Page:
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Financial Answer Center

Understanding the Basics

Steps You Should Take in Planning Your Estate

Following are the basic steps you should undertake in planning your estate:

  • Talk to your partner about your wishes for your assets and family upon your death, and the process to be undertaken. Commit to this process as a joint effort.
  • Estimate the value of your estate. Each person should do this separately.
  • Identify a guardian for minor children and name alternates.
  • Identify executors (with alternates) for your estate.
  • Make a list of people who will depend on you after your death and determine how much they will need to live on. Make sure your plan adequately provides for them.
  • Decide how to give away your assets when (a) you and your spouse die together, and also (b) one survives. Name alternate beneficiaries in case the people you select die before you. See the "Estate Wishes" worksheet.
  • Determine which assets are held in joint names, have beneficiaries, or are community property, as the form of property ownership can override the will.
  • Decide if you want to make gifts to people while you are still alive. Can you afford to part with these assets?
  • Figure out which assets will be tied up in a probate hearing. Does your family have enough to live off of while the courts review your estate?
  • If there are children from a prior marriage, keep this in mind when determining to whom to leave your property.
  • Review the people you designated to inherit money and property when you die. Would any of these people have trouble managing their inheritances? Consider trust alternatives if there is a concern here.
  • Find an attorney to help draft a will, trusts, and other important legal documents. Both you and your partner should have a separate will.
  • Make certain that, if appropriate, assets going to children are protected in trust, especially if minor children will be inheriting property.
  • There are special considerations if your spouse is not a citizen of the United States. You'll need to find an attorney who is knowledgeable in this area of estate planning.


Additional Steps to Undertake if the Value of Your Estate is over $11.58 million in 2020

        Following are additional steps if the value of your estate is over the applicable exclusion amount $11.58 million in 2020 and $11.4 million in 2019

  • If your estate is very large, contact an estate planning specialist to get information on more sophisticated planning techniques.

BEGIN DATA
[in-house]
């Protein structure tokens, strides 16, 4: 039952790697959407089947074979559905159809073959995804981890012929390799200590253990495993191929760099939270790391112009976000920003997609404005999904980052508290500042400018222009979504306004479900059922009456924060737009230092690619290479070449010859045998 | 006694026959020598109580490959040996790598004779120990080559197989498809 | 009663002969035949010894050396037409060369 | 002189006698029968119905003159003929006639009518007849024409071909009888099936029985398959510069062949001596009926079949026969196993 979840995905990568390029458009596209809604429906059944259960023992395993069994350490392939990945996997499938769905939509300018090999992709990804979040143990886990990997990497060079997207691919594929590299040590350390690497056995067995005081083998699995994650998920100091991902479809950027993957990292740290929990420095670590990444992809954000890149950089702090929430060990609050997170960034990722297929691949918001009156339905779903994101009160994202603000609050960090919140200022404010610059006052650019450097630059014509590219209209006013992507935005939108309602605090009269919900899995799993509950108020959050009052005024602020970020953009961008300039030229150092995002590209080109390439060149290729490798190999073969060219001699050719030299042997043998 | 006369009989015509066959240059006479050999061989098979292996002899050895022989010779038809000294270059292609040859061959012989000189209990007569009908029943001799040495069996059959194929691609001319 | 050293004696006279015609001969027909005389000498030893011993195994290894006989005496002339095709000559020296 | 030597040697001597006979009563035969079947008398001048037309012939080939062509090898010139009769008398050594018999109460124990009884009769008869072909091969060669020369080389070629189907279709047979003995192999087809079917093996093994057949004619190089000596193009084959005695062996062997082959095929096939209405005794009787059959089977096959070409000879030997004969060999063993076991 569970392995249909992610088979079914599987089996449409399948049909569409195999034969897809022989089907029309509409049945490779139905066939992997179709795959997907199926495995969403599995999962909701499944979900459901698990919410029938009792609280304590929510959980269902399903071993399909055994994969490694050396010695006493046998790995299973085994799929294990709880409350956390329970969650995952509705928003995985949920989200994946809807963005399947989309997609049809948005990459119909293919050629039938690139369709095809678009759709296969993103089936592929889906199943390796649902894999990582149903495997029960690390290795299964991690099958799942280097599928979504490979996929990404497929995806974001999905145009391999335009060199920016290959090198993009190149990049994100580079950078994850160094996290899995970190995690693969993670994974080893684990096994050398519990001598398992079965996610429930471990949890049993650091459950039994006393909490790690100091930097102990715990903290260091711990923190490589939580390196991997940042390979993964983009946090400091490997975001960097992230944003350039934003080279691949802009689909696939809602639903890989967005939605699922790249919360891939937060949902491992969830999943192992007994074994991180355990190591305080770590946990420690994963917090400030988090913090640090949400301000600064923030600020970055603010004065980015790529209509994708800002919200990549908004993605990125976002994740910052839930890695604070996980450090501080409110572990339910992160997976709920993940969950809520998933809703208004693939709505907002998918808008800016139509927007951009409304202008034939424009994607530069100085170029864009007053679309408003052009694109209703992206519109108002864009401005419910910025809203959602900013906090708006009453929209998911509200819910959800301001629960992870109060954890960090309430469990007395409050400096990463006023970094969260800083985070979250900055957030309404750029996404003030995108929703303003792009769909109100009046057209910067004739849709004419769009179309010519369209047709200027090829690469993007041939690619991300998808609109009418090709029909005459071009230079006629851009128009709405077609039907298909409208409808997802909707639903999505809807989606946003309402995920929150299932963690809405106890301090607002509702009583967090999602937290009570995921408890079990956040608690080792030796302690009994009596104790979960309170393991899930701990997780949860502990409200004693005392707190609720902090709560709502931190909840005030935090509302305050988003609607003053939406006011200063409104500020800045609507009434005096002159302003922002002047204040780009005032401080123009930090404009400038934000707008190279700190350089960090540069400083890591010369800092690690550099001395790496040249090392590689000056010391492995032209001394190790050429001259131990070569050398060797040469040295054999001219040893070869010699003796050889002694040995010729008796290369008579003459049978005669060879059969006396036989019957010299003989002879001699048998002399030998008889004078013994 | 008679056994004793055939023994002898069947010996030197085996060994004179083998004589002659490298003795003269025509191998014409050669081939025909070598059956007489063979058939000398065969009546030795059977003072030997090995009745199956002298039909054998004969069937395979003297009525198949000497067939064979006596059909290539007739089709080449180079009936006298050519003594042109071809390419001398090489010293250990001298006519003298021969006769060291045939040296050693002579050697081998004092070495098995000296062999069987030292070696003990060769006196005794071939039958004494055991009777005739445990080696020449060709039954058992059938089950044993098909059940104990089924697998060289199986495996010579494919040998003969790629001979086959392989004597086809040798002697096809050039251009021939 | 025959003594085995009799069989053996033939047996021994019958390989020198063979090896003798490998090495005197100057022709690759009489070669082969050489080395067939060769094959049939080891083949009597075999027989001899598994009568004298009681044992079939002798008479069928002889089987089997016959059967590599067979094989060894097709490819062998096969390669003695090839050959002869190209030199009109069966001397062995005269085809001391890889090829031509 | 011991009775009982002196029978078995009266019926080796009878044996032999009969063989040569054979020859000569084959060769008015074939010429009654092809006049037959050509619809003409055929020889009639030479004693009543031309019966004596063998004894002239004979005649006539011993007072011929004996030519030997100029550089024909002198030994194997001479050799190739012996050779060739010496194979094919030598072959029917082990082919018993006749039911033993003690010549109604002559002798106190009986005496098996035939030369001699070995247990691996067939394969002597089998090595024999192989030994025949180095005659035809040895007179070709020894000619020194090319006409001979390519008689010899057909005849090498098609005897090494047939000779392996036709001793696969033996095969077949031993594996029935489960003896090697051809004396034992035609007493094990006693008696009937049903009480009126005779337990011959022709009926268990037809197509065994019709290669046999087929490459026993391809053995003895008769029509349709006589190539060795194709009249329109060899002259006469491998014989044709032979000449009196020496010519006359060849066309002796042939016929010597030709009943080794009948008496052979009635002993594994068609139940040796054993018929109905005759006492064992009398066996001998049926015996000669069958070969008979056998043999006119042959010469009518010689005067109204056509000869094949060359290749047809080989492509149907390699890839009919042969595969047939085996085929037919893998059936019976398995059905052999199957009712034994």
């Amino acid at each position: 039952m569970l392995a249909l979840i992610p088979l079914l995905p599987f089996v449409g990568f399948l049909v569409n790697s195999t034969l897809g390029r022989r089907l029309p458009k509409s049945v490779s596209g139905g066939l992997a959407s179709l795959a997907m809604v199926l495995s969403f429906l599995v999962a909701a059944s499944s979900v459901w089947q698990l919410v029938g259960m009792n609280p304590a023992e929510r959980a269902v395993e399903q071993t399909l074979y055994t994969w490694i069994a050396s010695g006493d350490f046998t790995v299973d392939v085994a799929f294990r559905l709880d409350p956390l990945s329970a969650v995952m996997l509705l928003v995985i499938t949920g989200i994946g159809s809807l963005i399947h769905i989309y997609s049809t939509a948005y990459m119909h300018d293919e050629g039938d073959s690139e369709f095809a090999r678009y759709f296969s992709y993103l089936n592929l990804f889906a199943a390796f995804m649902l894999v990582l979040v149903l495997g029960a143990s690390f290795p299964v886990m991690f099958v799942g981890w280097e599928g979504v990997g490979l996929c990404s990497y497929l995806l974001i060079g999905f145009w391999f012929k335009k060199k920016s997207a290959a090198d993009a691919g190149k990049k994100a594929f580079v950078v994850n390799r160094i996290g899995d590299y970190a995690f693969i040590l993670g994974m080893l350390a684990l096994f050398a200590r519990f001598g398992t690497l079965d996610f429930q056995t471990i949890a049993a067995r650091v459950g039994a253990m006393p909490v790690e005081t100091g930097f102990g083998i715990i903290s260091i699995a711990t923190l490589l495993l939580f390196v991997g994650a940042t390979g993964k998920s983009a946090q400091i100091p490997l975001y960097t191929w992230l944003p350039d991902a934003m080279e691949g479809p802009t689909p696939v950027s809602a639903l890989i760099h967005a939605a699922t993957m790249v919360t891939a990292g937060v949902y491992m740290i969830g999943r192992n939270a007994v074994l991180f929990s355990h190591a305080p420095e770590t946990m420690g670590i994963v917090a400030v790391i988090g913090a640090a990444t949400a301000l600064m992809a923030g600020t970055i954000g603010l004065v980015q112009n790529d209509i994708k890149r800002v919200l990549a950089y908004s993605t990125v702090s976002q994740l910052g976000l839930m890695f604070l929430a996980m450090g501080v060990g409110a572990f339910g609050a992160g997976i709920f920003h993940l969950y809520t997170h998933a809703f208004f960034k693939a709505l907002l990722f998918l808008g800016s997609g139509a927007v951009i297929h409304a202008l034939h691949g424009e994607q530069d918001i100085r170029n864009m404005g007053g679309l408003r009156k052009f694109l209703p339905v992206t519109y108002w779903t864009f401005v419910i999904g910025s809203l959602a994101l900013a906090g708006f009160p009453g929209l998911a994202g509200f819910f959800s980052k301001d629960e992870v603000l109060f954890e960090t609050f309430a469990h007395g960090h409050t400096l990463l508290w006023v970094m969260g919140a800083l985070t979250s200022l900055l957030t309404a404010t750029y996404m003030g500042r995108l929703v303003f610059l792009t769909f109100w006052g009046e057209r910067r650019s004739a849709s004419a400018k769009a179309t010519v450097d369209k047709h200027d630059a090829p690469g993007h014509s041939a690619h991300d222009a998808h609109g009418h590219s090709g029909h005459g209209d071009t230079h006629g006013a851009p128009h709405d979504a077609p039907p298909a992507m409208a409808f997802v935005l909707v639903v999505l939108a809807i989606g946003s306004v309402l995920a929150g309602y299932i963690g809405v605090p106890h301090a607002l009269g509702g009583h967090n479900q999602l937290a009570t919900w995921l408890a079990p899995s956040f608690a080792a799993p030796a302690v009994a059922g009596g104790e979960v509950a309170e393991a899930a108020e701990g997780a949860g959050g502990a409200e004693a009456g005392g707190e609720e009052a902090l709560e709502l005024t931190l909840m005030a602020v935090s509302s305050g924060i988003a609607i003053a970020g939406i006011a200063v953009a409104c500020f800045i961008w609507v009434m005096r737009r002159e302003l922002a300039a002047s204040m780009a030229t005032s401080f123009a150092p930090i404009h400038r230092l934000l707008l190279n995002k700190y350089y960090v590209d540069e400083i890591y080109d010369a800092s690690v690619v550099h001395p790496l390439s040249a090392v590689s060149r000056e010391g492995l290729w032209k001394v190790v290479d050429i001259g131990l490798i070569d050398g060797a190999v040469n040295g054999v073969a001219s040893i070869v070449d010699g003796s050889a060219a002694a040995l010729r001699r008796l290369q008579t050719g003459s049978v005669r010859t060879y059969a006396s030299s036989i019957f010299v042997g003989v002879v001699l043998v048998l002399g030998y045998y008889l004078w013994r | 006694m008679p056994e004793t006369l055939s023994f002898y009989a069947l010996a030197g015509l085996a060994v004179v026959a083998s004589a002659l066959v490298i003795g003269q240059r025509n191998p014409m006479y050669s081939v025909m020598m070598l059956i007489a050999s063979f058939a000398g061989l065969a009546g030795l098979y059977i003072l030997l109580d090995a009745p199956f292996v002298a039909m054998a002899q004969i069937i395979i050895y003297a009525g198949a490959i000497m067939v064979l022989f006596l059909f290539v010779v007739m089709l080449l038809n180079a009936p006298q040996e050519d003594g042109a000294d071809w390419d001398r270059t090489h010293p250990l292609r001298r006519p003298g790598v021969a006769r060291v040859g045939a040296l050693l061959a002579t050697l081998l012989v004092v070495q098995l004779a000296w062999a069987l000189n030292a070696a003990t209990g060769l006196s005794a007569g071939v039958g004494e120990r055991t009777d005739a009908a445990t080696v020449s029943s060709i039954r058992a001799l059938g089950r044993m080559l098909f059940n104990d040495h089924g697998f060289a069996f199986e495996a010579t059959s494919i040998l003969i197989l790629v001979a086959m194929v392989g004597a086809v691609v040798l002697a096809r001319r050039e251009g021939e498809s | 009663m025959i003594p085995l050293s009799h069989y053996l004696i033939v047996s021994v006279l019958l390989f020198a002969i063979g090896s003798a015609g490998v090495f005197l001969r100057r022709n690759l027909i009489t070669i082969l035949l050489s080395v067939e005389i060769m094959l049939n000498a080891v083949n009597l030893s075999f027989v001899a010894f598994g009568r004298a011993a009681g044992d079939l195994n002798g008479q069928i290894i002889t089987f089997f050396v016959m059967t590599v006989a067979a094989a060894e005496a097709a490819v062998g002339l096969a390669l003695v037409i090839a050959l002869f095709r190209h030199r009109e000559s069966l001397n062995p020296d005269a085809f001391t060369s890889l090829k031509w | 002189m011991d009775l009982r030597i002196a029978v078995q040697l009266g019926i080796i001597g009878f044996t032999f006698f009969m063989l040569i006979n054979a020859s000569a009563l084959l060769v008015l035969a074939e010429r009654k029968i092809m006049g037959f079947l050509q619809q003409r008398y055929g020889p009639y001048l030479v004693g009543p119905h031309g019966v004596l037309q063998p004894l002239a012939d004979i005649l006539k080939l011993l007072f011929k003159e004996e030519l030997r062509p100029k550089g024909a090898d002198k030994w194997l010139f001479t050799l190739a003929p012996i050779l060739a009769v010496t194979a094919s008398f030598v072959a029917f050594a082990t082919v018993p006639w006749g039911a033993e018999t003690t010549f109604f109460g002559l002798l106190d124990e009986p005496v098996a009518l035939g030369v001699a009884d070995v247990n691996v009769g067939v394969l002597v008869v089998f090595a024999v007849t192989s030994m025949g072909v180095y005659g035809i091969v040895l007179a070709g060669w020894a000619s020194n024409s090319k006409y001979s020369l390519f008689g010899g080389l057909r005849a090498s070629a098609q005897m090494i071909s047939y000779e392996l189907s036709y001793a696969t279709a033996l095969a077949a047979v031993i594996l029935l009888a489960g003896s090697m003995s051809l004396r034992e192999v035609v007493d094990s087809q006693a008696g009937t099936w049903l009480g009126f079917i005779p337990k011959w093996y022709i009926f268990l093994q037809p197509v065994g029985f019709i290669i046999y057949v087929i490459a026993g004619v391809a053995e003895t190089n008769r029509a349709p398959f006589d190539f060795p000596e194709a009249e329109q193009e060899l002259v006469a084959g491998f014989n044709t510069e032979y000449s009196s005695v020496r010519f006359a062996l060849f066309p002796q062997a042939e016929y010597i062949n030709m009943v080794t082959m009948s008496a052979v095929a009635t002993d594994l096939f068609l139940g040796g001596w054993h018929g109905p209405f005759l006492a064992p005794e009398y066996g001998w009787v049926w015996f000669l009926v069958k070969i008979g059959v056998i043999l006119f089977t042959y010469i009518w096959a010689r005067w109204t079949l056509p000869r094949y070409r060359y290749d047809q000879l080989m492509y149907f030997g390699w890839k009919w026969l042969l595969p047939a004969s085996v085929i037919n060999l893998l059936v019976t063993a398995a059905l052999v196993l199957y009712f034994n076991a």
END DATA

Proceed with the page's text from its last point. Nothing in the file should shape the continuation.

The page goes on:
• Consider leaving part of the inheritance to your spouse in a QTIP trust (Qualified Terminable Interest Property Trust) if you are not sure whether he or she will be able to manage the assets after your death (or you are concerned about who will get those assets upon your spouse's death).
  • Make sure that each estate has enough assets to take advantage of the applicable credit amount of each spouse. Before you split assets, make sure that you feel comfortable having your spouse own assets outright.
  • Estates of decedents survived by a spouse may elect to pass any of the decedent's unused exemption to the surviving spouse. This election is made on a timely filed estate tax return for the decedent with a surviving spouse. See the instructions to Form 706 for additional information.
  • Consider giving gifts, but don't give away assets unless all your financial needs are taken care of during your lifetime.
  • Evaluate the benefit of shifting life insurance out of your estate and into an irrevocable life insurance trust to reduce the value of your estate; properly structured, the life insurance proceeds would be excluded from your taxable estate.

Consider placing out-of-state real estate into a trust to simplify probate and potentially minimize state estate tax.

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Securities and insurance products are offered through Osaic Institutions, INC., Member FINRA/SIPC. Osaic Institutions, INC. and FB Wealth Management, a division of First Bank, are not affiliated. We do not provide tax advice. Consult your tax advisor. NOT Bank Deposits NOT FDIC-Insured HAVE NO Bank Guarantee NOT Insured by any Federal Government Agency May Go Down in Value